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THE OUTRAGE AT OUTHILL . . . A brutal murder in rural Warwickshire (2)

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SpudSO FAR: 23rd April, 1862, rural Warwickshire, and a 21 year old ploughman, George Gardner,  employed by farmer Davis Edge at Outhill Farm, near Studley, has shot 24 year-old Sarah Kirby, employed by Edge as a domestic servant. Gardner’s peculiar state of mind before killing Sarah Kirby could almost be described as existential, in that it seemed to recognise neither logic nor the law – just his own obsession. He did, however, seem to have acknowledged the presence of chance. He had been uncertain that morning about killing Sarah Kirby, so he adopted a rural version of tossing a coin. Ploughmen used a hand-tool known as a “spud”. It was basically a flat blade, usually mounted on a wooden handle, (left} and used for clearing earth from the blades of the plough. Gardner decided to toss the tool in the air, and if it landed blade first, then Sarah Kirby would die. It did, and so did the young woman.

Garner needed to escape, and for that he needed protection from his pursuers – and money. He smashed open Davis Edge’s bureau, but found only small change. He took this, as well as the gun, the powder and the *shot flask.

*This was in the days before shotgun cartridges. There were three elements to a shotgun load. (1) the gunpowder tamped down via the barrel (2) the lead shot, likewise loaded from the muzzle, and (3) a small primer, known as a primer cap. This, when ignited by the gun’s hammer, would set off the powder which would, in turn, expel the shot.

Leaving the scene of his crime, Gardner set off to put distance between himself and the police. He managed to get to Stratford, where he sold the gun, powder and shot. Meanwhile, he was a hunted man:

“The police joined the villagers and gamekeepers, scoured the woods and surrounding country, and got upon the track the fugitive, whom they traced to Wootton, and thence to the Stratford Railway station, and ultimately to the junction of the Stratford branch with the West Midland main line at Honeybourne, where the police captured him.”

Gardner’s brutal nature was only matched by his stupidity. Waiting in Honeybourne to catch the next train to Oxford, he decided he had time for a drink, and went into a nearby inn, where he was later found by the police, almost unable to walk due to the amount of cheap gin he had drunk.

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Gardner’s subsequent trial at Warwick Assizes was something of a formality. His defence barrister made a half hearted attempt to prove that the gun had gone off by accident, but the jury knew a killer when they saw one, and the judge – Baron Pollock – duly donned the Black Cap, and sent Gardner back to the condemned cell. His execution was set for Monday 25th August. A newspaper report described the days leading up to the Gardner’s appointment with the executioner:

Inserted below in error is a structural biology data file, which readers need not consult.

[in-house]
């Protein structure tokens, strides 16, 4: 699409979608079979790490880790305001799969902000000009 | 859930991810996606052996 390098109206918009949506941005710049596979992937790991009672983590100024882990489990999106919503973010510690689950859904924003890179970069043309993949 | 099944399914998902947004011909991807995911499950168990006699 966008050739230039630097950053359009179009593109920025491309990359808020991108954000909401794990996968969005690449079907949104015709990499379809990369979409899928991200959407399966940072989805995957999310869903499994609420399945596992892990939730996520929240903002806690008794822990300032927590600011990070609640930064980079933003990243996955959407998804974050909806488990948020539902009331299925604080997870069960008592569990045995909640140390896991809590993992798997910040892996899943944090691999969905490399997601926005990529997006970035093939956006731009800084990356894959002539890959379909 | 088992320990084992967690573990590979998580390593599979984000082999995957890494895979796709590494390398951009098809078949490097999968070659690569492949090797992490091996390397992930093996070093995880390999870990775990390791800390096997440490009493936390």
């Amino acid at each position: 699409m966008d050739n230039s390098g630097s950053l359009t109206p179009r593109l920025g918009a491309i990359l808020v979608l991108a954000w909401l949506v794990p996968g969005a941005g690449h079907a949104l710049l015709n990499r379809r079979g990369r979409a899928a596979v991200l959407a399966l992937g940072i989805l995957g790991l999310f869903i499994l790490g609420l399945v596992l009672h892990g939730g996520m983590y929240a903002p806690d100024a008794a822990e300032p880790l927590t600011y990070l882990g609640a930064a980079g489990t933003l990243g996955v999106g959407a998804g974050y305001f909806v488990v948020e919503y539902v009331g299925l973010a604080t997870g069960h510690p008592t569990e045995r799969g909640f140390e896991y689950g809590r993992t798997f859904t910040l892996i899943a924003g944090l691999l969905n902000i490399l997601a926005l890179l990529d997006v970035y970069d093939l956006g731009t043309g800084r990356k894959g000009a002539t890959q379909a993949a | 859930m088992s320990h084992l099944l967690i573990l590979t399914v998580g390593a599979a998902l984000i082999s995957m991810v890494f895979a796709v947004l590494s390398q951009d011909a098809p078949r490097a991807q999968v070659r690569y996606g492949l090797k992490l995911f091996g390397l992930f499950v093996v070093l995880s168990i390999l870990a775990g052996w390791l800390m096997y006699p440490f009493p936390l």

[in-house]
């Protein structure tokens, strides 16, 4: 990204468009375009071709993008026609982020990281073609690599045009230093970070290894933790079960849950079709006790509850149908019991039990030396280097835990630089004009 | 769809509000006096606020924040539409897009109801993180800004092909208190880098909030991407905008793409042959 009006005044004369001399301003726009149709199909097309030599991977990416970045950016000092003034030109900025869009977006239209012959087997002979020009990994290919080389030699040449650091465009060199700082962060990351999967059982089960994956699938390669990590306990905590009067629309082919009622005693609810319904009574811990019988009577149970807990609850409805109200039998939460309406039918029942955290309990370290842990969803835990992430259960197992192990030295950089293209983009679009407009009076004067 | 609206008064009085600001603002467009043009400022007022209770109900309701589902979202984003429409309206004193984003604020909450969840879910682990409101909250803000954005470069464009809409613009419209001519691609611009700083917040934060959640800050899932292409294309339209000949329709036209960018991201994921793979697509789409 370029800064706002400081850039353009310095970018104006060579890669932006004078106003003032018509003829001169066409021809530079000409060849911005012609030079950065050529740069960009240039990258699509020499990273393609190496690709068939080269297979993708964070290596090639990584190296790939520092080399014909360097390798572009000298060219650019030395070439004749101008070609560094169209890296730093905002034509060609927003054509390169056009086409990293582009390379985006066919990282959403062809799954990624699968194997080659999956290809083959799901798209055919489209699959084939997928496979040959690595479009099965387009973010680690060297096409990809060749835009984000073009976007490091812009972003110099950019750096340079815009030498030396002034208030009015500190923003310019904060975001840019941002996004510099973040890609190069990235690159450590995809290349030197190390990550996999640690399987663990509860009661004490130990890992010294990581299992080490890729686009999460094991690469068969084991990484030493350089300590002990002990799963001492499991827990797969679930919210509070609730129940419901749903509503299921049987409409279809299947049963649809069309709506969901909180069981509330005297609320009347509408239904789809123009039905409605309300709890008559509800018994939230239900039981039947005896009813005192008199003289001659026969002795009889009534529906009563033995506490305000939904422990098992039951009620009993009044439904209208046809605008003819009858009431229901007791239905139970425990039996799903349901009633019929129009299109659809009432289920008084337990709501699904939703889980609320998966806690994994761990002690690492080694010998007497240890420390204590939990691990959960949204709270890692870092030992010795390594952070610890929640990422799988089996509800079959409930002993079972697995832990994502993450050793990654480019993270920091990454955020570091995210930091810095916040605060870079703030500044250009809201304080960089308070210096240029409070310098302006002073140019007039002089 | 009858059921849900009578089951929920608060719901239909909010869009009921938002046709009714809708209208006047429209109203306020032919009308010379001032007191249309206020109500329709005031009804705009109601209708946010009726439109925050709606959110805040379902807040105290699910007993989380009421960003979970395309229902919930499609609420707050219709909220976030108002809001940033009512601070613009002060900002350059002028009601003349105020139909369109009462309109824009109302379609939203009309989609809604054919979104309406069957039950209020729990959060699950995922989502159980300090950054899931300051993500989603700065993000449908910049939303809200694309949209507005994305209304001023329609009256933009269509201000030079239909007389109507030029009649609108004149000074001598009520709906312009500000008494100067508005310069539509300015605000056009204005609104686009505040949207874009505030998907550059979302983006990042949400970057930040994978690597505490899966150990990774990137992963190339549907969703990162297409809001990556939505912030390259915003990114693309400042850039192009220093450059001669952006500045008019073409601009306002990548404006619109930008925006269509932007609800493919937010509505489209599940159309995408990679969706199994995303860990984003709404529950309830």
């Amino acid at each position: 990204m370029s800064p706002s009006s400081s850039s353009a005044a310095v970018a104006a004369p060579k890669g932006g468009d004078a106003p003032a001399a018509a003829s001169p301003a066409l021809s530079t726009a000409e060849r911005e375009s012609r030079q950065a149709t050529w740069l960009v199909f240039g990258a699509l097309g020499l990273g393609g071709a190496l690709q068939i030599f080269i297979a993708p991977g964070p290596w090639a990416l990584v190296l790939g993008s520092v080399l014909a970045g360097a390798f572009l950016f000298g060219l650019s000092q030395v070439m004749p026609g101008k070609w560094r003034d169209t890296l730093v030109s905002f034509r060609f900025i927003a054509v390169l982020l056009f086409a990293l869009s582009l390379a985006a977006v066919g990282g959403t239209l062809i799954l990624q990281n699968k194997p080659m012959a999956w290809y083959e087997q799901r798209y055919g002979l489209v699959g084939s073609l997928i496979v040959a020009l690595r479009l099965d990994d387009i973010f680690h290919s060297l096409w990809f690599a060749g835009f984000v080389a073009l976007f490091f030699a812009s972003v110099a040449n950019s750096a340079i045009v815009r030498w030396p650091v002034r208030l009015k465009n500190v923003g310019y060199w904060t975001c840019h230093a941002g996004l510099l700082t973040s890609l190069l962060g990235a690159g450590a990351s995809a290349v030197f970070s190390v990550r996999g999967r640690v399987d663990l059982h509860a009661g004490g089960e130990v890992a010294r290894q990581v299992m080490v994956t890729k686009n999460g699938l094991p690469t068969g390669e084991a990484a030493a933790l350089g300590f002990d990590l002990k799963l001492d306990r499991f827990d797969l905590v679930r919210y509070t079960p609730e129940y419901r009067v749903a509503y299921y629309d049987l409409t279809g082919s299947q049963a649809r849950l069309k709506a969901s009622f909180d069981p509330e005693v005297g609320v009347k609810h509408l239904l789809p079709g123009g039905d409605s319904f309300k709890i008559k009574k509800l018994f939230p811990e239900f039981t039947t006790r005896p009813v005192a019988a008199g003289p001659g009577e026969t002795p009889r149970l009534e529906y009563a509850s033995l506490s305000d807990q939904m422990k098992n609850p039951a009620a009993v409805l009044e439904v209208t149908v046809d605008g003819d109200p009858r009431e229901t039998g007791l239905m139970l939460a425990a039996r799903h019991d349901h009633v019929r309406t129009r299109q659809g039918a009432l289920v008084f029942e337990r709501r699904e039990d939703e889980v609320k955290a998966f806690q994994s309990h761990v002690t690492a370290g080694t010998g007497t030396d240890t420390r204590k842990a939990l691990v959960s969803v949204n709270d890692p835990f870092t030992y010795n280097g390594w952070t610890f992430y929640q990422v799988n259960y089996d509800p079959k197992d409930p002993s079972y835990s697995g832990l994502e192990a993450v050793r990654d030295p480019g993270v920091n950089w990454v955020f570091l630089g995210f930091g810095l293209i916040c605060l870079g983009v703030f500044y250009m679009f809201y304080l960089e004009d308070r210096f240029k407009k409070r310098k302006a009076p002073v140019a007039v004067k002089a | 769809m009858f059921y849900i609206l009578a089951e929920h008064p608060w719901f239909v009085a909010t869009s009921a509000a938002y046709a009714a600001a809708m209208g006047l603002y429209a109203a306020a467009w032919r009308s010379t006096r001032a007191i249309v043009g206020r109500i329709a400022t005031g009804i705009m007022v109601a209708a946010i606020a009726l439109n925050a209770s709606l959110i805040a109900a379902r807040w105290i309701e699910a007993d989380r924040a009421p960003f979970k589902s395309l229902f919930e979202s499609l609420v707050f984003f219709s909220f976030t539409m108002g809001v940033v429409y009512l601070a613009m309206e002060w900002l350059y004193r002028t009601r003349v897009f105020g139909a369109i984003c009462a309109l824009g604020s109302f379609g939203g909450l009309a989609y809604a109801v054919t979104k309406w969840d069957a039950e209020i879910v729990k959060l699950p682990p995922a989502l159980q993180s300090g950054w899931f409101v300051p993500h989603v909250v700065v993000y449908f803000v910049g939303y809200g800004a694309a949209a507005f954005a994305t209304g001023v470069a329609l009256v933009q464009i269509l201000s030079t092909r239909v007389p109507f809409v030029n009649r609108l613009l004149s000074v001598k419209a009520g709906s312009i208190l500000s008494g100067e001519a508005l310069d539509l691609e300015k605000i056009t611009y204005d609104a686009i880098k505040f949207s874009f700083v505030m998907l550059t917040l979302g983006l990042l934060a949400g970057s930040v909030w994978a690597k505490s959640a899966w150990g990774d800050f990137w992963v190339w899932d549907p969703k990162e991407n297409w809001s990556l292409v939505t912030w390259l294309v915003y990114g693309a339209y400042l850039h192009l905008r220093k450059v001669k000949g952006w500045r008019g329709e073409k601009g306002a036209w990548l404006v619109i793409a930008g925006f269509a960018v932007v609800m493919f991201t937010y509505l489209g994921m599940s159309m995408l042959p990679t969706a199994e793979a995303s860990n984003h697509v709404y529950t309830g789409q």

“Exactly a fortnight has therefore elapsed before the sentence was enforced. During his incarceration in Warwick Gaol Gardner has learnt to write ; and since receiving sentence has spent good portion of his time in both reading and writing. There is really no condemned cell in the gaol, and the one occupied by Gardner after condemnation differed in no respect from the others except that it was larger, and situated in that portion of the building nearest to the sleeping-rooms of the turnkeys, two of whom attended him day and night.

Since condemnation, he has dined on the usual prison fare, which consists of ½lb. of mutton chop, 1lb. of potatoes, 11b. of bread, and a pint of ale. He has slept well every night, and conducted himself altogether as well as could be expected. Mr. Carles, the chaplain, has afforded him what consolation of spiritual nature his state required, and latterly he appeared to be very penitent, and made a confession to the following effect:”

Confession

Screen Shot 2022-11-16 at 19.58.53Gardner had one further misfortune. His executioner was none other than George Smith (right), a former criminal and noted drunk, known – with rough humour – as The Dudley Throttler. This was to be a public execution, and a perfectly respectable form of cheap entertainment at the time. A reporter described the scene:

“At precisely eighteen minutes past ten the prisoner appeared upon the drop, attended by four warders, and Smith, the executioner. The clergyman did not, as is customary now, make his appearance upon the scaffold, and this, coupled with the absence of any tolling of the bell, robbed the ceremony of much of its impressiveness. The prisoner was dressed in the same clothes wore the trial—a short white smock and fustian trousers. The executioner also wore long white smock frock. After he had removed the prisoner’s neckerchief, and adjusted the rope upon his neck, Smith shook hands with the wretched man, and left the scaffold to draw the bolt.